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IRA FLATOW, host:

Up next, imagine going in for a checkup and having your doctor recommend a test for a genetic mutation known to increase your risk for a certain disease. Now that test might otherwise cost, let's say, $100, but you're going to pay $300 because the company that developed the test has a patent on a procedure. And anyone who wants to use that test must pay royalties. Does that sound fair to you?

Well how about this one. You're at the doctor's again and this time your doctor uses a test to measure the level of an amino acid called homocysteine in your body. Now if the level is higher than normal your doctor concludes that you may be deficient in vitamin B. And then your doctor then gets sued for patent infringement, not for performing the test, mm-hmm, but for merely thinking about the connection between homocysteine and vitamin B deficiency.

Sound crazy? Well my next guest, says it's not as unusual as you think because more and more patents are being awarded for basic biological processes, the building blocks of science. And she says this trend stifles inquiry and threatens to impede scientific progress.

And she states her case in an article in today's issue of the Journal of Science. And she joins us now to talk about patents in scientific progress.

Lori Andrews is a distinguished professor of law, director of the Institute for Science, Law, and Technology at the Chicago-Kent College of Law. She joins us today from Chicago.

Welcome back to the program, Dr. Andrews.

Professor LORI ANDREWS (Chicago-Kent College of Law): Oh, my pleasure.

FLATOW: Any case stick out for you now where this is a better example than I've mentioned?

Prof. ANDREWS: Oh there are so many startling and troubling cases. For example, not all drugs work on all people. Maybe an asthma drug will work on three out of 10 people for whom the physician prescribes it.

But through genetic testing we can tell who the three are that the drug will be efficient for and not harmful. In one instance a company that makes the asthma drug has actually patented the genetic sequence that let's people know whether they are at risk for the drug or will be benefited.

And the patent holder says that it will not develop the test or let anybody else develop that test because, of course, it would cut down on its market if it couldn't sell seven out of 10 of the drugs to people for whom it is not useful at all.

So what we're seeing is that in contrast to the purposes of patent law, people are getting patents on basic products of nature like genes and principles of nature like you mentioned the correlation between an amino acid and a disease. And it's getting in the way of healthcare and scientific research.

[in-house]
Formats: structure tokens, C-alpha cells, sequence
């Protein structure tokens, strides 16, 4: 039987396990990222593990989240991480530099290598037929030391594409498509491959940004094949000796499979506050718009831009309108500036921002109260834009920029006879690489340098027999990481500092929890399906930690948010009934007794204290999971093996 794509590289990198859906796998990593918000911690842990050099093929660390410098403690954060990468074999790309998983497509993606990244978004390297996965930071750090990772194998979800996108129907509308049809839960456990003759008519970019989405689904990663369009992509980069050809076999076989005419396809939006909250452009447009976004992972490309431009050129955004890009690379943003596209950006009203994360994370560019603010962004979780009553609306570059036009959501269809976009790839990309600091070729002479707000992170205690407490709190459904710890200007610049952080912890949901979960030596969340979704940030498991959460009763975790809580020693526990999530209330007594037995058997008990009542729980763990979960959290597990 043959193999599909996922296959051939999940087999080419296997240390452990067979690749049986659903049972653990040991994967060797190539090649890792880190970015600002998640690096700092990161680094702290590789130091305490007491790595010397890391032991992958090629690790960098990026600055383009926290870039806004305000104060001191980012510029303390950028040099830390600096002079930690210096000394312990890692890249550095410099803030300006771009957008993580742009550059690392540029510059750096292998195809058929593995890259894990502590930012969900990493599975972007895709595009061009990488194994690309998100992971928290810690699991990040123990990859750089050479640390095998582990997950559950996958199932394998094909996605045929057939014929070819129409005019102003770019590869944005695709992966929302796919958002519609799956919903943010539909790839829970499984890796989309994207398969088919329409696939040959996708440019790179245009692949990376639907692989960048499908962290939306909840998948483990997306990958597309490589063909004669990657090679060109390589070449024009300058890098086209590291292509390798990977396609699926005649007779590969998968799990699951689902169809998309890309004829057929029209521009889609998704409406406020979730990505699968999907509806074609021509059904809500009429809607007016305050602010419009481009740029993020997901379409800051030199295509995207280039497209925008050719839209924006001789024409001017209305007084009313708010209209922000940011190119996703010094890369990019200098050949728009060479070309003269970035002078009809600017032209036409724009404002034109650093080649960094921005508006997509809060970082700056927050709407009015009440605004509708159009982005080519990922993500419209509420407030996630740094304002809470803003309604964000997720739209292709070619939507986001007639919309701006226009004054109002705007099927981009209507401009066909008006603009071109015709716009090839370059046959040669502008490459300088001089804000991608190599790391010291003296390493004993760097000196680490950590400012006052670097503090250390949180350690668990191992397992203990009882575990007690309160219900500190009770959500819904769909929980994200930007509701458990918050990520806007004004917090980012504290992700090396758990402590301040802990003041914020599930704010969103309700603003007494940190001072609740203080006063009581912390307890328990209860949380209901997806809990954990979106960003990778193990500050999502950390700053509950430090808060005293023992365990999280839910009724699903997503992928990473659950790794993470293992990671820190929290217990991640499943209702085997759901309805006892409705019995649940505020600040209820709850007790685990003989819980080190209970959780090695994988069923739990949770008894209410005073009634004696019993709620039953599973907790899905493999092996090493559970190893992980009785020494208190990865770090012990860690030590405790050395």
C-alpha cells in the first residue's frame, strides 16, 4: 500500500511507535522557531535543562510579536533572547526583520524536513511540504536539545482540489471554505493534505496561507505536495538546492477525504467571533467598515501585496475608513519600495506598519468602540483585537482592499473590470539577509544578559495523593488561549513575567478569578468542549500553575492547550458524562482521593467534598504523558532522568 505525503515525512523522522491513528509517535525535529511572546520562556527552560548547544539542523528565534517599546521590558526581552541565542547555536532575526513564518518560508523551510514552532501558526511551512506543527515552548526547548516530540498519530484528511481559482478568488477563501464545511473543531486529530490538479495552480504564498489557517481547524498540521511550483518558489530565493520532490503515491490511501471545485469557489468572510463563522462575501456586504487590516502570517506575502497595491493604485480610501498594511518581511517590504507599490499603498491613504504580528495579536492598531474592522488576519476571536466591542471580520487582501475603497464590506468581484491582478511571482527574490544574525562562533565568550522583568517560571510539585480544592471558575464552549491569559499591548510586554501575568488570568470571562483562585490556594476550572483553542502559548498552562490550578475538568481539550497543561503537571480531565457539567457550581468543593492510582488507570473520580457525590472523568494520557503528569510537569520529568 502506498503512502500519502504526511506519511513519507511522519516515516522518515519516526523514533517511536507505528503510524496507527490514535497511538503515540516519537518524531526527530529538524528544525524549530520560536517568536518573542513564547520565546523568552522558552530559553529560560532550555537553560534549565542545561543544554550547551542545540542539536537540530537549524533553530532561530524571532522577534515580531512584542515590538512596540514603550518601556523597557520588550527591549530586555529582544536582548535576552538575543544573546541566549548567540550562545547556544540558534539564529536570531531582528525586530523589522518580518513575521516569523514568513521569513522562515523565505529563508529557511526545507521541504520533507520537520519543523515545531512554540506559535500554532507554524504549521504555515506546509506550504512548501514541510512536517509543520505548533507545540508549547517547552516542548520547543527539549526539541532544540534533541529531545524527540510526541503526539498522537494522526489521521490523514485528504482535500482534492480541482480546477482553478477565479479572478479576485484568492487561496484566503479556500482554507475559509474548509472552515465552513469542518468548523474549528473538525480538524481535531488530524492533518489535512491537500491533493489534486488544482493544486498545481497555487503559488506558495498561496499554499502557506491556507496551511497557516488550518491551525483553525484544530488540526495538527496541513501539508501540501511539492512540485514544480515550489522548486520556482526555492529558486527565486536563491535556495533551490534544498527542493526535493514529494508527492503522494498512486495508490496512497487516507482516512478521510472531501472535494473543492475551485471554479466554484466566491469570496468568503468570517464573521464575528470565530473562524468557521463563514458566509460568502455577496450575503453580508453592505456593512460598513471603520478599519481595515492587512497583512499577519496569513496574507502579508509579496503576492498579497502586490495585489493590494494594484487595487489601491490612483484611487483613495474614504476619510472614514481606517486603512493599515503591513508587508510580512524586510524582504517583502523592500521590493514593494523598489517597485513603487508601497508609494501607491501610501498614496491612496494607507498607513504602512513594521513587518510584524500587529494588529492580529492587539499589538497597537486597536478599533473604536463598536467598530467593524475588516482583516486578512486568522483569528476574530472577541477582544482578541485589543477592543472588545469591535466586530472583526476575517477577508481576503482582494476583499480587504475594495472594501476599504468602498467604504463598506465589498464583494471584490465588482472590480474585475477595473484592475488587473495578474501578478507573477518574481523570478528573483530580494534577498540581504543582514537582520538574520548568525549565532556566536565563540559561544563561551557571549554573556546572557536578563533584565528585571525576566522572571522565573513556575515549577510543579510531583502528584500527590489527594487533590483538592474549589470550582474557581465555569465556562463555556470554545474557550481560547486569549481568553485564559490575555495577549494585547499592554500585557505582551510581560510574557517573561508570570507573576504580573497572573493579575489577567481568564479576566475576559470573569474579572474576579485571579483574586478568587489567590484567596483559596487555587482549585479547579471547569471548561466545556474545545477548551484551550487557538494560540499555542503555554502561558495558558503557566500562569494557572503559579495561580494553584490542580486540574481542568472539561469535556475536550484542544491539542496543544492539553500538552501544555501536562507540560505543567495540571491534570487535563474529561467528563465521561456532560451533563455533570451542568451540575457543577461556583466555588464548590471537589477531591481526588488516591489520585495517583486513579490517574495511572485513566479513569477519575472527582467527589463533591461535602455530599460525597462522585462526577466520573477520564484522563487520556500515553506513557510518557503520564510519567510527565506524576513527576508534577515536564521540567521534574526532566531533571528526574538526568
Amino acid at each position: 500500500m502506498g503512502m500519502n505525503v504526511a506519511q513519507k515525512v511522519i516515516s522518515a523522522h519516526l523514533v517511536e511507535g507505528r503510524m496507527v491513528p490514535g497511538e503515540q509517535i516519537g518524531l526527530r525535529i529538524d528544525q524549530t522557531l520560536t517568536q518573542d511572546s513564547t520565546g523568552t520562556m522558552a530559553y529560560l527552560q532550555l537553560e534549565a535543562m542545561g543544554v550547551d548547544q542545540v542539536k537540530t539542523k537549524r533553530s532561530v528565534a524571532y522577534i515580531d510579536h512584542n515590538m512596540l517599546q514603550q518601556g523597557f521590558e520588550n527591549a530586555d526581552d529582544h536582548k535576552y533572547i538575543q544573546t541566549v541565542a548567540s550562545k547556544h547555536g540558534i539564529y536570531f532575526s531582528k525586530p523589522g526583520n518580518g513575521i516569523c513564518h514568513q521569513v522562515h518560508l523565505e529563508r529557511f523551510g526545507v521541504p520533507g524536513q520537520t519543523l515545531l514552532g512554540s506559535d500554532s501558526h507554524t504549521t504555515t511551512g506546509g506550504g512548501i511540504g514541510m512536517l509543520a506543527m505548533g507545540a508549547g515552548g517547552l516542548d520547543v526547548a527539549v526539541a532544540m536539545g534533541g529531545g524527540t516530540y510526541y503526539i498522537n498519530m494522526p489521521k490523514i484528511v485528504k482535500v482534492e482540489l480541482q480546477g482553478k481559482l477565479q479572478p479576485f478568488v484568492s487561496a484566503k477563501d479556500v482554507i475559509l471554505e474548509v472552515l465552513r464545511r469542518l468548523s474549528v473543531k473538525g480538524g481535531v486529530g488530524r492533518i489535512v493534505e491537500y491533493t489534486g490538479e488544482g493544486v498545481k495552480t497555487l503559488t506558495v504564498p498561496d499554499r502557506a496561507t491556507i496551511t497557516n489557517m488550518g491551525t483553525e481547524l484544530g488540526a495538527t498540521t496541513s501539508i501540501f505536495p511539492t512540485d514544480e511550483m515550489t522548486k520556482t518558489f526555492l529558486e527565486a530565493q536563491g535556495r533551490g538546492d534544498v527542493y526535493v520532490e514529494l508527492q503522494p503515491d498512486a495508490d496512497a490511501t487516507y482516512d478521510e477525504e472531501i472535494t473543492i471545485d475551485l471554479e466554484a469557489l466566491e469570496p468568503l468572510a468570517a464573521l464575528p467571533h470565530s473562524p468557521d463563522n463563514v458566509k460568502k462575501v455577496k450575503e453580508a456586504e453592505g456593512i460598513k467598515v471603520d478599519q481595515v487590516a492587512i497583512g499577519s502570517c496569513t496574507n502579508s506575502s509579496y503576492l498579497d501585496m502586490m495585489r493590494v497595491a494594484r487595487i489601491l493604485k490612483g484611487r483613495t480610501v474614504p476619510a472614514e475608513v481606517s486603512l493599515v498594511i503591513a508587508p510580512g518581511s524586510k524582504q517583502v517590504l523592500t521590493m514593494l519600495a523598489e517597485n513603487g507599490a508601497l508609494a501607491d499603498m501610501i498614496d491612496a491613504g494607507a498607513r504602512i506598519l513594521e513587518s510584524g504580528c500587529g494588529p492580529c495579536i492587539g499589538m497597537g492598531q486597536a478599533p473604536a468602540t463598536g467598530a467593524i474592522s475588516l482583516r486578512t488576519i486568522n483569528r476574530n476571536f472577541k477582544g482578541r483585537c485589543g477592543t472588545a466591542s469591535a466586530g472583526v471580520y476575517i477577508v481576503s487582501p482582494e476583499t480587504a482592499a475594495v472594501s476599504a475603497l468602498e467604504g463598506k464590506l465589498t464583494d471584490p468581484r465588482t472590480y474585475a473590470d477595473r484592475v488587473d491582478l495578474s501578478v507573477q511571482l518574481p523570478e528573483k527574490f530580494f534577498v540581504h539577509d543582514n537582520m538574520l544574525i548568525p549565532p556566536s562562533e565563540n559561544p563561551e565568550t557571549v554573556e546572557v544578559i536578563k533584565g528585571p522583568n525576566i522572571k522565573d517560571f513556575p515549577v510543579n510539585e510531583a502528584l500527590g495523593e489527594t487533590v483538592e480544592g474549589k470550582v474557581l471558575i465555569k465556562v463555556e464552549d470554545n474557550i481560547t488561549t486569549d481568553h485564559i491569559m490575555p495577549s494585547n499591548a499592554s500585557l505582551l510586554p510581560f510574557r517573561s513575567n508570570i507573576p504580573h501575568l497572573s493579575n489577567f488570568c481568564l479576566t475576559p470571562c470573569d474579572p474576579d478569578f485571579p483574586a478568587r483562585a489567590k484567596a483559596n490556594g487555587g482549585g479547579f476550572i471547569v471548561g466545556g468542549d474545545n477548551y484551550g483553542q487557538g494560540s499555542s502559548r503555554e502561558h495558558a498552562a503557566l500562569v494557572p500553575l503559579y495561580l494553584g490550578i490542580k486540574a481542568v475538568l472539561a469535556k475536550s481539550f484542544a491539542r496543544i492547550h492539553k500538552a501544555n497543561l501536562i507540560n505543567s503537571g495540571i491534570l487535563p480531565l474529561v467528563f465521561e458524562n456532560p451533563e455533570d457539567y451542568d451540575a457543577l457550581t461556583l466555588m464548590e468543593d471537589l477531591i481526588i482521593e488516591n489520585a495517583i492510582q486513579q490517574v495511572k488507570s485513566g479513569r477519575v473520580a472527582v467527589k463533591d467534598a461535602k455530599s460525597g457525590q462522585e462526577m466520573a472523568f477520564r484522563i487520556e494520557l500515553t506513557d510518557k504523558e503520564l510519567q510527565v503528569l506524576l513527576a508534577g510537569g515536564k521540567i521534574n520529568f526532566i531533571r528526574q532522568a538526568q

FLATOW: So they're able to patent the knowledge of the genetic sequence that...

Prof. ANDREWS: The sequence itself, even though it occurs in all of our bodies, and so one professor at MIT said, well, he could take his, you know, blood down to a homeless shelter and use his insulin gene to make insulin for diabetics. But he's not allowed to do so because someone has a patent on the insulin gene.

I got a call from a biotech company that wants to do really inexpensive hepatitis C screening. The holder of the patent, though, on the hepatitis C genome is preventing it. So now you actually have companies and researchers owning whole diseases and not letting other people work on them.

FLATOW: Wow. That's amazing.

Prof. ANDREWS: Yeah. It goes against, you know, and it's a perfect contrast to your guest that you just had on who talked about how sharing information and access to the bones they found allowed other researchers to find things that the original researcher had missed. And I think we're losing out. And in fact, in countries where genes have not been patented, like the hemacromatosis gene, the Alzheimer's gene, breast cancer gene, they actually have better testing, because they have discovered mutations we haven't here. Because if one company owns something like the breast cancer gene, nobody else is allowed to test for it. And so unlike a situation where you have a lot of researchers doing the tests, you might not find out about mutations in the gene that they didn't think to look for.

FLATOW: So how did it get to be this way? And why does it stay this way?

Prof. ANDES: Well, I think in part - it's funny. There are actual incentives within the patent office to grant patents. I learned that patent examiners get a bonus if they close a file. So one way to close a file on an examiner is to grant the patent; then I get my bonus. If I deny the patent, it's appealed and my bonus is not given to me right away. I can't get a whole bunch of bonuses because I'm working on the appeal of that file.

And in fact, at one point, a few years ago, they had t-shirts at the patent office that said this is the patent office, not the rejection office. So they have moved away from the - doing things like granting patents on actual inventions, like a patent on a mousetrap, to patenting concepts, like the concept of trapping mice. And I think I'm starting to see now a tendency on the part of the U.S. Supreme Court to start taking more patent cases, possibly to slap down the patent office and the federal circuit, which is the court that hears all of the patent appeals, because they've moved away from basic Supreme Court jurisprudence.

And it's very common to look at the patent system as a three-way give and take. You've got the Patent Office, Congress and the Supreme Court. And so often patents are granted, like Samuel Morris got a patent on - in the late 1800s -on all use of electromagnetic waves to write at a distance. And despite the fact that he got that patent, the U.S. Supreme Court said no, he can't patent a concept, electromagnetic waves; he can only patent his particular invention. And the Supreme Court has also said you can't patent formulas, like E=MC2, or products of nature, like a new plant found in the wild. So hopefully, we will start seeing some of these cases go to the Supreme Court and making it easier for scientists to get access to the basic building blocks of science.

FLATOW: In fact, there is a very interesting patent case that was - that's argued this week in the Supreme Court. It's what I call the Tinker to Evers to Chance case. You know, that famous double play theme. They were Chicago Cubs. You may appreciate the analogy, being from Chicago. You know, there was a famous poem written about this double play, and I call it the Supreme Court's case, that, because the case centers on whether obvious inventions could be granted patents like the double play. Hey, you know. Why get one out at second base when we can get - throw to first and get two outs at second base? And it appears in today patenting climate, as you say; it sounds like the double play could have been patented.